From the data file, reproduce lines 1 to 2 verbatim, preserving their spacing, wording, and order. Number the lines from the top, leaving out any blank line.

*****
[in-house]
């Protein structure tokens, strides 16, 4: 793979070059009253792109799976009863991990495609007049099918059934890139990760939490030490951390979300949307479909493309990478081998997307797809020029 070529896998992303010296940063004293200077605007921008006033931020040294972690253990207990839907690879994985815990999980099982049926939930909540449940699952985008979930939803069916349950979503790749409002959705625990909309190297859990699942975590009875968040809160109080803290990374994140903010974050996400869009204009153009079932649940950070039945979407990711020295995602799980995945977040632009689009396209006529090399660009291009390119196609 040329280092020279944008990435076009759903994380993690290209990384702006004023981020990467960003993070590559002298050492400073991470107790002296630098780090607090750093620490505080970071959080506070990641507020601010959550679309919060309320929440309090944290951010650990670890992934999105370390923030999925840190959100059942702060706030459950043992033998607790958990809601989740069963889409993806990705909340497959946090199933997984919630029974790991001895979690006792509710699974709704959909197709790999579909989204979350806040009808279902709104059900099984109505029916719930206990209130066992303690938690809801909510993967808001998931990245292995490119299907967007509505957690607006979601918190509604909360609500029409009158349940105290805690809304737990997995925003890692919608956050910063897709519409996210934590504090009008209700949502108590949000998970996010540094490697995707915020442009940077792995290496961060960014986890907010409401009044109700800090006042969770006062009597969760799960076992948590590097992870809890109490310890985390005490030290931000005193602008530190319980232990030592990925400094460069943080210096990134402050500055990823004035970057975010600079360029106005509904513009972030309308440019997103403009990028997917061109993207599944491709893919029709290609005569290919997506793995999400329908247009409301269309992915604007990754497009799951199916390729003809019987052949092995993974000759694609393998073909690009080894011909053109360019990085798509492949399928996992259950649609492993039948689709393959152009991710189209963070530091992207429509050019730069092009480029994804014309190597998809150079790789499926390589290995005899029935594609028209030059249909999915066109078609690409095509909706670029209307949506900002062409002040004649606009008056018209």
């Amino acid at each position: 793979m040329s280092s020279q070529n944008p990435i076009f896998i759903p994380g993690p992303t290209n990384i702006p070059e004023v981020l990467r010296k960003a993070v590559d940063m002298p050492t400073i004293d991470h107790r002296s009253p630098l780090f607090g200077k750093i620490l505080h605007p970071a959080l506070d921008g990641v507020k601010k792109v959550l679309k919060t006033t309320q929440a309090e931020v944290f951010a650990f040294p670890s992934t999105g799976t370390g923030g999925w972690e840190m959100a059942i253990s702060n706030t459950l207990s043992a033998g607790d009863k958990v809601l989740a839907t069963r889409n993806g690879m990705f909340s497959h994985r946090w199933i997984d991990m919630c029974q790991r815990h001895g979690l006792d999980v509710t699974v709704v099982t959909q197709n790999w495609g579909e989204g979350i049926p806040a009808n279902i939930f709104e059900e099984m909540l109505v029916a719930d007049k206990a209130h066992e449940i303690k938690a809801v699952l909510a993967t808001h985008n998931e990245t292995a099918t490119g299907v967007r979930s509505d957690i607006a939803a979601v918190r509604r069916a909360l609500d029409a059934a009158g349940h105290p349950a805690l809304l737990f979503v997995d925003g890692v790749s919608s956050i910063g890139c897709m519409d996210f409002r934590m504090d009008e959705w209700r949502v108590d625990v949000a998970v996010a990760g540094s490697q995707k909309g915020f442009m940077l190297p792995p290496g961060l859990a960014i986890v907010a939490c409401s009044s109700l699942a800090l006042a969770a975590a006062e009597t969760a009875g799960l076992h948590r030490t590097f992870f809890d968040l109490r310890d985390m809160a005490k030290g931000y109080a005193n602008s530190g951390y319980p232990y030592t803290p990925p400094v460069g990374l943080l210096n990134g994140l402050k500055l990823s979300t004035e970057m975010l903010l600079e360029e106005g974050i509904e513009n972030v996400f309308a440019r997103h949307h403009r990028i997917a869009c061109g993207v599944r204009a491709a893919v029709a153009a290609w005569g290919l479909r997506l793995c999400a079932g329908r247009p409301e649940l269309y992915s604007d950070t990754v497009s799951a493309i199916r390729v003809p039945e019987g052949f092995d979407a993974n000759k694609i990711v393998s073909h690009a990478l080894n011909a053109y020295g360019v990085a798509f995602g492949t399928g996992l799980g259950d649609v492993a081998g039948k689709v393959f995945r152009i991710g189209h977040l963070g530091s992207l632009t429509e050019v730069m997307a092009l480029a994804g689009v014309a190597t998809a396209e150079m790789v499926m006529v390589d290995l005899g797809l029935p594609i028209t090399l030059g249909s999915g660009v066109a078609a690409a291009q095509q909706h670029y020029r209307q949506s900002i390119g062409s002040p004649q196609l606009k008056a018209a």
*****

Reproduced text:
[in-house]
């Protein structure tokens, strides 16, 4: 793979070059009253792109799976009863991990495609007049099918059934890139990760939490030490951390979300949307479909493309990478081998997307797809020029 070529896998992303010296940063004293200077605007921008006033931020040294972690253990207990839907690879994985815990999980099982049926939930909540449940699952985008979930939803069916349950979503790749409002959705625990909309190297859990699942975590009875968040809160109080803290990374994140903010974050996400869009204009153009079932649940950070039945979407990711020295995602799980995945977040632009689009396209006529090399660009291009390119196609 040329280092020279944008990435076009759903994380993690290209990384702006004023981020990467960003993070590559002298050492400073991470107790002296630098780090607090750093620490505080970071959080506070990641507020601010959550679309919060309320929440309090944290951010650990670890992934999105370390923030999925840190959100059942702060706030459950043992033998607790958990809601989740069963889409993806990705909340497959946090199933997984919630029974790991001895979690006792509710699974709704959909197709790999579909989204979350806040009808279902709104059900099984109505029916719930206990209130066992303690938690809801909510993967808001998931990245292995490119299907967007509505957690607006979601918190509604909360609500029409009158349940105290805690809304737990997995925003890692919608956050910063897709519409996210934590504090009008209700949502108590949000998970996010540094490697995707915020442009940077792995290496961060960014986890907010409401009044109700800090006042969770006062009597969760799960076992948590590097992870809890109490310890985390005490030290931000005193602008530190319980232990030592990925400094460069943080210096990134402050500055990823004035970057975010600079360029106005509904513009972030309308440019997103403009990028997917061109993207599944491709893919029709290609005569290919997506793995999400329908247009409301269309992915604007990754497009799951199916390729003809019987052949092995993974000759694609393998073909690009080894011909053109360019990085798509492949399928996992259950649609492993039948689709393959152009991710189209963070530091992207429509050019730069092009480029994804014309190597998809150079790789499926390589290995005899029935594609028209030059249909999915066109078609690409095509909706670029209307949506900002062409002040004649606009008056018209």